It’s worth noting that Neyland Stadium is a tremendous home environment for the Vols, and an intimidating one for opponents. Auburn will need some early success, to silence the Tennessee faithful, or else things could snowball.
Auburn defensive line vs. UT offensive line: The Auburn line basically had their way with Tennessee, last fall, but the focal point, SenDerrick Marks, is gone. The Vols lose two starters from a year ago, and one of them was the solid Anthony Parker. Senior center Josh McNeil is a three-year starter, and senior left tackle Chris Scott should anchor the Vol line. Beyond those two, however, the Vols will be looking for answers against a shifting, speedy Auburn front. Advantage: Auburn.
Auburn linebackers vs. UT backs: Auburn’s apparent strength a year ago, has become its weakness. Only two Tigers return that can be considered salty veterans, juniors Craig Stevens, and Josh Bynes. Neither distinguished themselves a year ago, and the likely third starter is JUCO transfer Eltoro Freeman. Tennessee loses a threat in Arian Foster, but senior Montario Hardesty and sophomore Tauren Poole are capable. The Vols also bring in some freshmen threats, including David Oku. At fullback, the junior Kevin Cooper is a bruiser. Advantage: UT.
Auburn corners vs. UT receivers: The big news out of Auburn this week was the Achilles injury to senior corner Aaron Savage. He will be missed. However, the Tigers have a pair of capable starters, senior Walter McFadden and sophomore Neiko Thorpe, as well as a bit of young depth. Tennessee is looking for depth at receiver, as only junior Gerald Jones and senior Austin Rogers return with more than 10 catches. The Vols are looking for help from senior Quentin Hancock, who had no catches a year ago, but snagged 8 balls in the spring game. Advantage: Auburn.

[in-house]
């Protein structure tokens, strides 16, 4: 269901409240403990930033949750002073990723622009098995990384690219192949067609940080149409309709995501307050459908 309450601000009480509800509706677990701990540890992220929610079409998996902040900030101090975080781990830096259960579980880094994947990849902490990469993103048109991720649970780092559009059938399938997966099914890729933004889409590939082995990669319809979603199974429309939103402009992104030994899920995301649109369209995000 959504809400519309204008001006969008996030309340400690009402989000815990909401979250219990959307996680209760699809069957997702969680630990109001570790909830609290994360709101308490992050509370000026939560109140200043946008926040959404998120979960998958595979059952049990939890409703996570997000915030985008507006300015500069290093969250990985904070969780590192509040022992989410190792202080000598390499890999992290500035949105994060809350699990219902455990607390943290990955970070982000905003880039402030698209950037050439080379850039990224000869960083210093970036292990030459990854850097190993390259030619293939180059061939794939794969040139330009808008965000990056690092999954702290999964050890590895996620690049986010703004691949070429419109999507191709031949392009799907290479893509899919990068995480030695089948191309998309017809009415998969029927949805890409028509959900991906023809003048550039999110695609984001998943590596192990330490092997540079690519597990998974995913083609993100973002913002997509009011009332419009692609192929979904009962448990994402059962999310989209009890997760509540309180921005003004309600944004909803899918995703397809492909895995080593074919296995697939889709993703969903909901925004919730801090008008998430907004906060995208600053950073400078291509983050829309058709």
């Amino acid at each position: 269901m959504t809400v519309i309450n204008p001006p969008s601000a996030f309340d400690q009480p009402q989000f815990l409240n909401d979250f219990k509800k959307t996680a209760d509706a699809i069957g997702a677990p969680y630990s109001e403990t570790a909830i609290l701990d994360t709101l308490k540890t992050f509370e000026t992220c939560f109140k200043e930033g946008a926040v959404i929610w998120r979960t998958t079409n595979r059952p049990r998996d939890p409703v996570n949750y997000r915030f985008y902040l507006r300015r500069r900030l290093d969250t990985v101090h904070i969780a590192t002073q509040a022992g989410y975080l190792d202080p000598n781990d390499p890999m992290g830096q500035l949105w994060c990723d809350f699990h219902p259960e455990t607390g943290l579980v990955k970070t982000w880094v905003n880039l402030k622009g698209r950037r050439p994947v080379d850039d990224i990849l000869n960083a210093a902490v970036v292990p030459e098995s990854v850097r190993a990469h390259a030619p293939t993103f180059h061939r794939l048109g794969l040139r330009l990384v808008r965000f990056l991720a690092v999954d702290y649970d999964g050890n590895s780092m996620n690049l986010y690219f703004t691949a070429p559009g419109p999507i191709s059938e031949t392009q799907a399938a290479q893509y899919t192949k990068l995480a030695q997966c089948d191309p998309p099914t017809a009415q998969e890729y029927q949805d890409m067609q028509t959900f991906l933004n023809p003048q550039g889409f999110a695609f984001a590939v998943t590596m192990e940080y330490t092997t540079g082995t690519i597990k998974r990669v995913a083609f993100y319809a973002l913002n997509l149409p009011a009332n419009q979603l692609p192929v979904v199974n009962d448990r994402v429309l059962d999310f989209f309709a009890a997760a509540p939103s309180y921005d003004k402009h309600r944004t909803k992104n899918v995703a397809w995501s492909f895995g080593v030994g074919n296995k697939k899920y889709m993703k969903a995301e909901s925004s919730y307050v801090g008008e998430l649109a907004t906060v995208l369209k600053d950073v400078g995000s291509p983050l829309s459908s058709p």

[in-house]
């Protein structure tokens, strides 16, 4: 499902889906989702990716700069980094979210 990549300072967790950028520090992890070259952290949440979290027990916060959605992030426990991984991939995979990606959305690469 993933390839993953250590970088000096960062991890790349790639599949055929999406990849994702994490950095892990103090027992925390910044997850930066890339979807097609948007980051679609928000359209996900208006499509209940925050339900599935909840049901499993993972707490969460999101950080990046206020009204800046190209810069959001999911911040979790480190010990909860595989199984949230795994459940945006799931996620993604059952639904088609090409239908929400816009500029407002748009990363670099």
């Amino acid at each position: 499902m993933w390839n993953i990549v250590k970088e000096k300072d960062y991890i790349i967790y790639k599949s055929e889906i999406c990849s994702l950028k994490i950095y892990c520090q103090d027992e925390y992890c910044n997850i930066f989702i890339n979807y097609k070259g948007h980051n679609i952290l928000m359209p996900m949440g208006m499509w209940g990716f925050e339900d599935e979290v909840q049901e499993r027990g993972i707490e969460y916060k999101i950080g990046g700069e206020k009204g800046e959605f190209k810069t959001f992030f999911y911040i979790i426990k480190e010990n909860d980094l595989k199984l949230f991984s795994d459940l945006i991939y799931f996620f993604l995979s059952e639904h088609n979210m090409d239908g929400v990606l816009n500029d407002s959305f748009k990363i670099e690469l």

Auburn safeties vs. UT secondary receivers and quarterback: Auburn’s veteran safeties Zach Etheridge and Mike McNeil should be full-strength by October. Tennessee returns good tight ends, but questions at quarterback. The Vols have about a half-dozen good tight ends, with varying degrees of blocking, and possession-receiving capabilities. The leader is junior Luke Stocker, who is a decent blocker, and a better receiver. At quarterback, senior Jonathan Crompton and junior Nick Stephens return. Prior to this summer, B. J. Coleman was in the mix, too, running at the second position. Coleman has since left the team, with much vitriol towards the Kiffin staff. Neither Crompton nor Stephens was terribly effective a year ago, and it will be up to quarterbacks coach David Reaves to put a capable starter on the field. Reaves has been the QB coach through the past few seasons’ carousel at South Carolina, so take that for what it’s worth. Advantage: Auburn.